Tree Planting: The Hardest, but Most Rewarding Job in North America
The Harder the Job, the Better the Reward
Tree planting is hands down the most difficult job in North America, but it is also the best experience you will ever have. It will help you find yourself, develop confidence, and create life long memories and friends. It's a unique experience that tests your limits, pushes your boundaries, and changes your perspective.
Tree planting, at its base level, is a simple job. A company drives you to the middle of nowhere and you plant trees among the desolation left from logging companies. As a planter, you get paid somewhere around 10 cents for each tree planted. Seems like nothing right? Wrong. A good tree planter can consistently make over 300 dollars a day—by planting 3000 trees each day. In a typical two month season, the veteran high-ballers' will plant somewhere in the ball park of 120,000 trees. That's 12,000 dollars in two months! As a student or young adult, it can make for an awesome way to make money during the summer.
The season starts with driving out to where the reforestation company is located. Usually located in small but accessible towns, this acts as the home base for the company. Upon arrival, you are loaded onto a bus or into the back of trucks with the rest of your tree planting crew and driven into the remote forestry regions of northern Canada wilderness.
Tree Planting Camp
Your camp will be located somewhere along a logging road in the middle on nowhere. Each planter is responsible for bringing their own personal tent, sleeping bags, and other camping equipment. The company will set up a common mess tent for meals, shower tents, generators, outhouses, water filtration and cook trailers. The camp will have designated cooks who will make food for the rest of the camp, generally as a buffet style meal.
A typical day starts with waking up at early, putting on wet boots and muddy clothes before climbing out of your tent in the cold dark morning. First stop is the mess tent, where breakfast will be ready for you.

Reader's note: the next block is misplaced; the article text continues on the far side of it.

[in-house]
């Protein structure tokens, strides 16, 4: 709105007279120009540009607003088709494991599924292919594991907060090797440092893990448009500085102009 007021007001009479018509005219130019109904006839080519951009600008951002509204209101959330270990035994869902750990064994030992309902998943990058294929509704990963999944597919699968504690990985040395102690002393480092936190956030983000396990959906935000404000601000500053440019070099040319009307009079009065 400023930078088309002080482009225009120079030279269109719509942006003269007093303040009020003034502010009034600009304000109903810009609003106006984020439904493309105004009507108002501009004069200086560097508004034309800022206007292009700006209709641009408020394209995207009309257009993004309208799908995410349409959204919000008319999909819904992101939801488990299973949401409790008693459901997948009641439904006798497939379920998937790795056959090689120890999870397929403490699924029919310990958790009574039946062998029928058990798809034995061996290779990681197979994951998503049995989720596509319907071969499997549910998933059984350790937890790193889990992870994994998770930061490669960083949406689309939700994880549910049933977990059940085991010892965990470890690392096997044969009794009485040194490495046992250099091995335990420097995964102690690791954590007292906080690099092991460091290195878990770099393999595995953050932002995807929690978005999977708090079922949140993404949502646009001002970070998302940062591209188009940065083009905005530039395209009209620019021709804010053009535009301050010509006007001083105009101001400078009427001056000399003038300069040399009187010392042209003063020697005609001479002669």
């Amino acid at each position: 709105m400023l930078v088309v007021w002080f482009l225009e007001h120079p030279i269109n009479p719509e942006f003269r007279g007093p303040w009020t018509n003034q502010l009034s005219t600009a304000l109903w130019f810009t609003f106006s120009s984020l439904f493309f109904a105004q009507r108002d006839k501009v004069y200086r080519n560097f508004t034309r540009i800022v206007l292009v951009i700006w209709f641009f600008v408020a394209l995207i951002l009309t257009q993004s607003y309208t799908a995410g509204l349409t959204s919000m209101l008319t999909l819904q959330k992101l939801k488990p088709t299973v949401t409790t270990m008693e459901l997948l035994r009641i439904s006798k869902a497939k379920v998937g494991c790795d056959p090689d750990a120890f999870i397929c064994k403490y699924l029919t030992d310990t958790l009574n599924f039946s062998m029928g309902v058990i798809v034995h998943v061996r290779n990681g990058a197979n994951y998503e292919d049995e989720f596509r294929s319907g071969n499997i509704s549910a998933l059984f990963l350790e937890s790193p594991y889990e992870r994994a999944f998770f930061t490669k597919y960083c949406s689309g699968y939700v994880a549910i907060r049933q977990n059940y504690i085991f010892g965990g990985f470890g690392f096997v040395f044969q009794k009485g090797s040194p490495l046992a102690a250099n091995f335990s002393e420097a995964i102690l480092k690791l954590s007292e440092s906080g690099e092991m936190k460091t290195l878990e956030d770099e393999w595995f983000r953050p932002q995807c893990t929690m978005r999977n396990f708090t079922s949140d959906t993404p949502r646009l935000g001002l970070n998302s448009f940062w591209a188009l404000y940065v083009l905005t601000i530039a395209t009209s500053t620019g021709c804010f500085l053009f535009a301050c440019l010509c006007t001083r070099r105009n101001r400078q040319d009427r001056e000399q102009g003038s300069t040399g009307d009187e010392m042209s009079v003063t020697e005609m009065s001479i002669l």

Next you make a lunch, fill up your water jugs and climb into the bus to be taken to the clear-cut block. Upon arrival, you are dropped off along a muddy logging road, among the desolation of a clear cut, and you start your day of planting.
Each planter is equipped with a small shovel and a set of bags. You fill up your bags with the trees, which are generally 6-8 inches tall, including the soil pods. When your bags are full, they can weigh up to 80lbs. The next 8-10 hours are filled with pushing your body to the limits, as you bulldoze through the destruction left by the logging machines, fighting through clouds of bugs, vines, stinging nettle, and knee deep mud in an attempt to plant as many trees as possible without sacrificing quality. (If your trees don't meet the required spacing, or quality specs, you will be sent to re-plant.) You typically spend the day alone, as each planter is assigned a block of land to plant for the day. This means you may not see another person until the end of the day, when you climb on the bus, exhausted, bug eaten and covered in mud. There you share you stories of the day with your fellow planters as you head back to camp for a warm meal, a fire and beer.
Each day varies in difficulty and hardships. You will face hoards of bugs, dehydration, heat stroke, thigh deep mud, torrential downpour, unbearable cold, countless cuts and scrapes, and exhaustion of the likes you have never experience before. Some days you will return to camp with a smile of success and a pay check to match. Other days you will drag your feet onto the bus, exhausted, sore, and defeated.
The hardship is the catalyst that creates the best experiences and the strongest bonds of friendship. The times spent at camp or on weekends are heightened to new levels through the contrast of the hellish work week. The days of success feel like ecstasy and you will experience pride like you've never felt before. The emotions over the season will be the most extreme you've ever experienced on both ends of the spectrum, the worst and best. You will share the best moments of your life and the proudest.
Through it all, you will find yourself and who you want to be. You will test your limits and discover that you can accomplish greatness. The friends you make during the brief season will mean everything to you and the relationship formed will hold a special place in your heart forever.
On top of all this, you gain a sense of open mindedness. You return with self confidence and strength. You obtain an appreciation of the little things in life and a satisfying knowledge of what you can accomplish.
I have planted for 3 seasons in multiple regions. I have planted over 300,000 trees in that time, forged friendships with people I will never forget, and made the best memories of my life. Tree planting has changed my life, and I hope to share my experience with others.